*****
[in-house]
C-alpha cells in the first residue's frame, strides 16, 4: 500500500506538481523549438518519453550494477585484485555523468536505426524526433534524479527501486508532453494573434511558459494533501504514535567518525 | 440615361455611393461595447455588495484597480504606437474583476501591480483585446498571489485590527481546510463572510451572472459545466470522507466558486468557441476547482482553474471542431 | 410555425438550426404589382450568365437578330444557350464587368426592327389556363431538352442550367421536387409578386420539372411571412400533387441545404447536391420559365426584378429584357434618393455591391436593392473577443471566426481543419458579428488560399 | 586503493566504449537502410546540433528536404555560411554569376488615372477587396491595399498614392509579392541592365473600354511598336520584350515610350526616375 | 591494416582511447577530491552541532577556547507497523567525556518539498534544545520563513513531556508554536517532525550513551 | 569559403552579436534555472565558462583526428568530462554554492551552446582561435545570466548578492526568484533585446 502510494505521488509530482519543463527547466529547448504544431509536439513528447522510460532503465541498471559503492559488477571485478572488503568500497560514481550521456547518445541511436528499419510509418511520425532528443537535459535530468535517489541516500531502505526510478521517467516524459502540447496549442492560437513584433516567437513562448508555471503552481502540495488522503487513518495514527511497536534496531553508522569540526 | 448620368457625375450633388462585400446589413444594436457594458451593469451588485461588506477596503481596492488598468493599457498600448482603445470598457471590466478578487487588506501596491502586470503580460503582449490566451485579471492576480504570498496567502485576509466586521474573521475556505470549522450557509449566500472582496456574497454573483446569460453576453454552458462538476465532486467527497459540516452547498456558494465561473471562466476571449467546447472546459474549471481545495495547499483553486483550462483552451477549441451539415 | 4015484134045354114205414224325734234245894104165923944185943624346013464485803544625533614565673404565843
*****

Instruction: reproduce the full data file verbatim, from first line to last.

[in-house]
C-alpha cells in the first residue's frame, strides 16, 4: 500500500506538481523549438518519453550494477585484485555523468536505426524526433534524479527501486508532453494573434511558459494533501504514535567518525 | 440615361455611393461595447455588495484597480504606437474583476501591480483585446498571489485590527481546510463572510451572472459545466470522507466558486468557441476547482482553474471542431 | 410555425438550426404589382450568365437578330444557350464587368426592327389556363431538352442550367421536387409578386420539372411571412400533387441545404447536391420559365426584378429584357434618393455591391436593392473577443471566426481543419458579428488560399 | 586503493566504449537502410546540433528536404555560411554569376488615372477587396491595399498614392509579392541592365473600354511598336520584350515610350526616375 | 591494416582511447577530491552541532577556547507497523567525556518539498534544545520563513513531556508554536517532525550513551 | 569559403552579436534555472565558462583526428568530462554554492551552446582561435545570466548578492526568484533585446 502510494505521488509530482519543463527547466529547448504544431509536439513528447522510460532503465541498471559503492559488477571485478572488503568500497560514481550521456547518445541511436528499419510509418511520425532528443537535459535530468535517489541516500531502505526510478521517467516524459502540447496549442492560437513584433516567437513562448508555471503552481502540495488522503487513518495514527511497536534496531553508522569540526 | 448620368457625375450633388462585400446589413444594436457594458451593469451588485461588506477596503481596492488598468493599457498600448482603445470598457471590466478578487487588506501596491502586470503580460503582449490566451485579471492576480504570498496567502485576509466586521474573521475556505470549522450557509449566500472582496456574497454573483446569460453576453454552458462538476465532486467527497459540516452547498456558494465561473471562466476571449467546447472546459474549471481545495495547499483553486483550462483552451477549441451539415 | 4015484134045354114205414224325734234245894104165923944185943624346013464485803544625533614565673404565843